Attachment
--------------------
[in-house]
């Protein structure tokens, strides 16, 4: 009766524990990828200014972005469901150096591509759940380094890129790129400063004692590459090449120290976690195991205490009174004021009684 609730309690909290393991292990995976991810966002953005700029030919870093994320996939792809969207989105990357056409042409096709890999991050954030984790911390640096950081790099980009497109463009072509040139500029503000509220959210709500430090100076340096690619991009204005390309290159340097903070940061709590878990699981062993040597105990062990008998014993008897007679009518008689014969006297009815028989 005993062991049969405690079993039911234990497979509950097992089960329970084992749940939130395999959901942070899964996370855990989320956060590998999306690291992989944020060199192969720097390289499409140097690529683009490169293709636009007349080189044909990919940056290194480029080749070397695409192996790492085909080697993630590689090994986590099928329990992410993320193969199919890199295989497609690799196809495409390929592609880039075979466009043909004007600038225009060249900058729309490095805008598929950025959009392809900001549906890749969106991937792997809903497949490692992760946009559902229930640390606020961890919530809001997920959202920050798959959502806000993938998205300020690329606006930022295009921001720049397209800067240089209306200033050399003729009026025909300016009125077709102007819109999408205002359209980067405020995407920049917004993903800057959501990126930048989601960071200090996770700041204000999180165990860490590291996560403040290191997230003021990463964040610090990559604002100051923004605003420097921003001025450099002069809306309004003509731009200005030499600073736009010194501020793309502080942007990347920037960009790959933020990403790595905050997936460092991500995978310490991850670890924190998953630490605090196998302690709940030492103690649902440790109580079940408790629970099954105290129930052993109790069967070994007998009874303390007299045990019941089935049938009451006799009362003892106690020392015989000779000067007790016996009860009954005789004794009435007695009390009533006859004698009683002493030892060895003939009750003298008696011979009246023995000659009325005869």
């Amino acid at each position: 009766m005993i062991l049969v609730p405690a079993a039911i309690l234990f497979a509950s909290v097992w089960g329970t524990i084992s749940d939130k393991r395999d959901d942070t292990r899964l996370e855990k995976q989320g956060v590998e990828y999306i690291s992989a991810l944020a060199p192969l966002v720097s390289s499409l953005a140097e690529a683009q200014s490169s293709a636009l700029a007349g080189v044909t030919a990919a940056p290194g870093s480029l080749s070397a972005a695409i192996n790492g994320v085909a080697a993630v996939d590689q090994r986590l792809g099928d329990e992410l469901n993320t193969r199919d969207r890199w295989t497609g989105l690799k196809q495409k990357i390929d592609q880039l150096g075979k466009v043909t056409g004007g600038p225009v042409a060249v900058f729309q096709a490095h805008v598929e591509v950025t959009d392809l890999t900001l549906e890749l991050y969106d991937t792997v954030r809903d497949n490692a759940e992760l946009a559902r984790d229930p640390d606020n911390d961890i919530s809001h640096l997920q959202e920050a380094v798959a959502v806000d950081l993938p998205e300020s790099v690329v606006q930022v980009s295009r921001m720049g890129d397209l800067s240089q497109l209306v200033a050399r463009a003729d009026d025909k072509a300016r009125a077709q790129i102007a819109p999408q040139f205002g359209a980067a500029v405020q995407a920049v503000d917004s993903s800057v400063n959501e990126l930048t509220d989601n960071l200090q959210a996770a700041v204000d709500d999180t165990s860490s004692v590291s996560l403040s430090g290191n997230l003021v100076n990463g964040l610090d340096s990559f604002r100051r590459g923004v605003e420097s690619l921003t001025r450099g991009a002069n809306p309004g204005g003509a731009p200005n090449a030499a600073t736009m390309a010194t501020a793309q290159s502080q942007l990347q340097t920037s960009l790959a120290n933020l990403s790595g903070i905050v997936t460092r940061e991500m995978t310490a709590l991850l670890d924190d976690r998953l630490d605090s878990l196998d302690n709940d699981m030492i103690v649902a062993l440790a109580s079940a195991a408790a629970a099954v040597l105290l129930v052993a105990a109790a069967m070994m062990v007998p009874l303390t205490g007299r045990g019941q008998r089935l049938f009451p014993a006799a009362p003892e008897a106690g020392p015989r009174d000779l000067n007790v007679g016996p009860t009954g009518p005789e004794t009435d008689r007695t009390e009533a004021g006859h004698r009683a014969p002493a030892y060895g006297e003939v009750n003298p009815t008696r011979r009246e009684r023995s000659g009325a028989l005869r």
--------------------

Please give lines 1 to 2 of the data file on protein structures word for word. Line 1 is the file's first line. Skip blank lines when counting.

[in-house]
């Protein structure tokens, strides 16, 4: 009766524990990828200014972005469901150096591509759940380094890129790129400063004692590459090449120290976690195991205490009174004021009684 609730309690909290393991292990995976991810966002953005700029030919870093994320996939792809969207989105990357056409042409096709890999991050954030984790911390640096950081790099980009497109463009072509040139500029503000509220959210709500430090100076340096690619991009204005390309290159340097903070940061709590878990699981062993040597105990062990008998014993008897007679009518008689014969006297009815028989 005993062991049969405690079993039911234990497979509950097992089960329970084992749940939130395999959901942070899964996370855990989320956060590998999306690291992989944020060199192969720097390289499409140097690529683009490169293709636009007349080189044909990919940056290194480029080749070397695409192996790492085909080697993630590689090994986590099928329990992410993320193969199919890199295989497609690799196809495409390929592609880039075979466009043909004007600038225009060249900058729309490095805008598929950025959009392809900001549906890749969106991937792997809903497949490692992760946009559902229930640390606020961890919530809001997920959202920050798959959502806000993938998205300020690329606006930022295009921001720049397209800067240089209306200033050399003729009026025909300016009125077709102007819109999408205002359209980067405020995407920049917004993903800057959501990126930048989601960071200090996770700041204000999180165990860490590291996560403040290191997230003021990463964040610090990559604002100051923004605003420097921003001025450099002069809306309004003509731009200005030499600073736009010194501020793309502080942007990347920037960009790959933020990403790595905050997936460092991500995978310490991850670890924190998953630490605090196998302690709940030492103690649902440790109580079940408790629970099954105290129930052993109790069967070994007998009874303390007299045990019941089935049938009451006799009362003892106690020392015989000779000067007790016996009860009954005789004794009435007695009390009533006859004698009683002493030892060895003939009750003298008696011979009246023995000659009325005869």